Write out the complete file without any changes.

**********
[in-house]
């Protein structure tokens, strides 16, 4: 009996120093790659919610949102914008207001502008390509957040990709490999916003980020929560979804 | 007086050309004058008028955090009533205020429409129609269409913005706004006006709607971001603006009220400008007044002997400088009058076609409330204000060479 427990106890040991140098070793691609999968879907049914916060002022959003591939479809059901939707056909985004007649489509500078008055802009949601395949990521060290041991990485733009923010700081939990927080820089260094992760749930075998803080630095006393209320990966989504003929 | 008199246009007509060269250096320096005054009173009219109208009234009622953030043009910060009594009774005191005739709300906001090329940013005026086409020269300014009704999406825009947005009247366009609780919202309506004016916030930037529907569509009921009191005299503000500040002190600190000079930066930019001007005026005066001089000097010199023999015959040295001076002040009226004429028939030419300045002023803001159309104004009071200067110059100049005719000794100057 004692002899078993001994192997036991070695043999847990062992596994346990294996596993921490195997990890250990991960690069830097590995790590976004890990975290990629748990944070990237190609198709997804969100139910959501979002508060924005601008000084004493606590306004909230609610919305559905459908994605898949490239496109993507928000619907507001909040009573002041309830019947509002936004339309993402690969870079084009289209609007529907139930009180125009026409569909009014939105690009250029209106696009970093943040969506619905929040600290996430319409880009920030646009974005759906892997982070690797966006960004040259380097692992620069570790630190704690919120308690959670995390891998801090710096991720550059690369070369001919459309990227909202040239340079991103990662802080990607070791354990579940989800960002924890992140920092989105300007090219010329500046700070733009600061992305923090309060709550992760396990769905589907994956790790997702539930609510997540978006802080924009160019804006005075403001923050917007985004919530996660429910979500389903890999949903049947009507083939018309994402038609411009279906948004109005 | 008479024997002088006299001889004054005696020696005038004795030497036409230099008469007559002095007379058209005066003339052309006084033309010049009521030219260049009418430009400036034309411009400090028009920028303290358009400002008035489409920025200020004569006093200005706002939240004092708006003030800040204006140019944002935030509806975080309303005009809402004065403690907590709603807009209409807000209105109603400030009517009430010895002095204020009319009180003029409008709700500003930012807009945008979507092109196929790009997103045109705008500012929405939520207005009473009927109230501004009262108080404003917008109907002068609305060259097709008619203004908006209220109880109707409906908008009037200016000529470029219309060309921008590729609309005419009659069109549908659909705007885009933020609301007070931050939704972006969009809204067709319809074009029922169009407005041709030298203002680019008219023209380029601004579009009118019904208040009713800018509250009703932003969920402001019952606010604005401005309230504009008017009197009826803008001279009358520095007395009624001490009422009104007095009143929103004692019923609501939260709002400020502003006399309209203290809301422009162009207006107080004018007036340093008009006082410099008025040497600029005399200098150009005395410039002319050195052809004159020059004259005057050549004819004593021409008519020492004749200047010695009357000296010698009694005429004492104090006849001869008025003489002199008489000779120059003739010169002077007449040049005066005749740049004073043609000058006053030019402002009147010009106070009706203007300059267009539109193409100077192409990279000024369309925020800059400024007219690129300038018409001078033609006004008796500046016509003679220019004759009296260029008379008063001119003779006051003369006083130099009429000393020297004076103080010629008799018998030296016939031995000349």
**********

[in-house]
């Protein structure tokens, strides 16, 4: 009996120093790659919610949102914008207001502008390509957040990709490999916003980020929560979804 | 007086050309004058008028955090009533205020429409129609269409913005706004006006709607971001603006009220400008007044002997400088009058076609409330204000060479 427990106890040991140098070793691609999968879907049914916060002022959003591939479809059901939707056909985004007649489509500078008055802009949601395949990521060290041991990485733009923010700081939990927080820089260094992760749930075998803080630095006393209320990966989504003929 | 008199246009007509060269250096320096005054009173009219109208009234009622953030043009910060009594009774005191005739709300906001090329940013005026086409020269300014009704999406825009947005009247366009609780919202309506004016916030930037529907569509009921009191005299503000500040002190600190000079930066930019001007005026005066001089000097010199023999015959040295001076002040009226004429028939030419300045002023803001159309104004009071200067110059100049005719000794100057 004692002899078993001994192997036991070695043999847990062992596994346990294996596993921490195997990890250990991960690069830097590995790590976004890990975290990629748990944070990237190609198709997804969100139910959501979002508060924005601008000084004493606590306004909230609610919305559905459908994605898949490239496109993507928000619907507001909040009573002041309830019947509002936004339309993402690969870079084009289209609007529907139930009180125009026409569909009014939105690009250029209106696009970093943040969506619905929040600290996430319409880009920030646009974005759906892997982070690797966006960004040259380097692992620069570790630190704690919120308690959670995390891998801090710096991720550059690369070369001919459309990227909202040239340079991103990662802080990607070791354990579940989800960002924890992140920092989105300007090219010329500046700070733009600061992305923090309060709550992760396990769905589907994956790790997702539930609510997540978006802080924009160019804006005075403001923050917007985004919530996660429910979500389903890999949903049947009507083939018309994402038609411009279906948004109005 | 008479024997002088006299001889004054005696020696005038004795030497036409230099008469007559002095007379058209005066003339052309006084033309010049009521030219260049009418430009400036034309411009400090028009920028303290358009400002008035489409920025200020004569006093200005706002939240004092708006003030800040204006140019944002935030509806975080309303005009809402004065403690907590709603807009209409807000209105109603400030009517009430010895002095204020009319009180003029409008709700500003930012807009945008979507092109196929790009997103045109705008500012929405939520207005009473009927109230501004009262108080404003917008109907002068609305060259097709008619203004908006209220109880109707409906908008009037200016000529470029219309060309921008590729609309005419009659069109549908659909705007885009933020609301007070931050939704972006969009809204067709319809074009029922169009407005041709030298203002680019008219023209380029601004579009009118019904208040009713800018509250009703932003969920402001019952606010604005401005309230504009008017009197009826803008001279009358520095007395009624001490009422009104007095009143929103004692019923609501939260709002400020502003006399309209203290809301422009162009207006107080004018007036340093008009006082410099008025040497600029005399200098150009005395410039002319050195052809004159020059004259005057050549004819004593021409008519020492004749200047010695009357000296010698009694005429004492104090006849001869008025003489002199008489000779120059003739010169002077007449040049005066005749740049004073043609000058006053030019402002009147010009106070009706203007300059267009539109193409100077192409990279000024369309925020800059400024007219690129300038018409001078033609006004008796500046016509003679220019004759009296260029008379008063001119003779006051003369006083130099009429000393020297004076103080010629008799018998030296016939031995000349």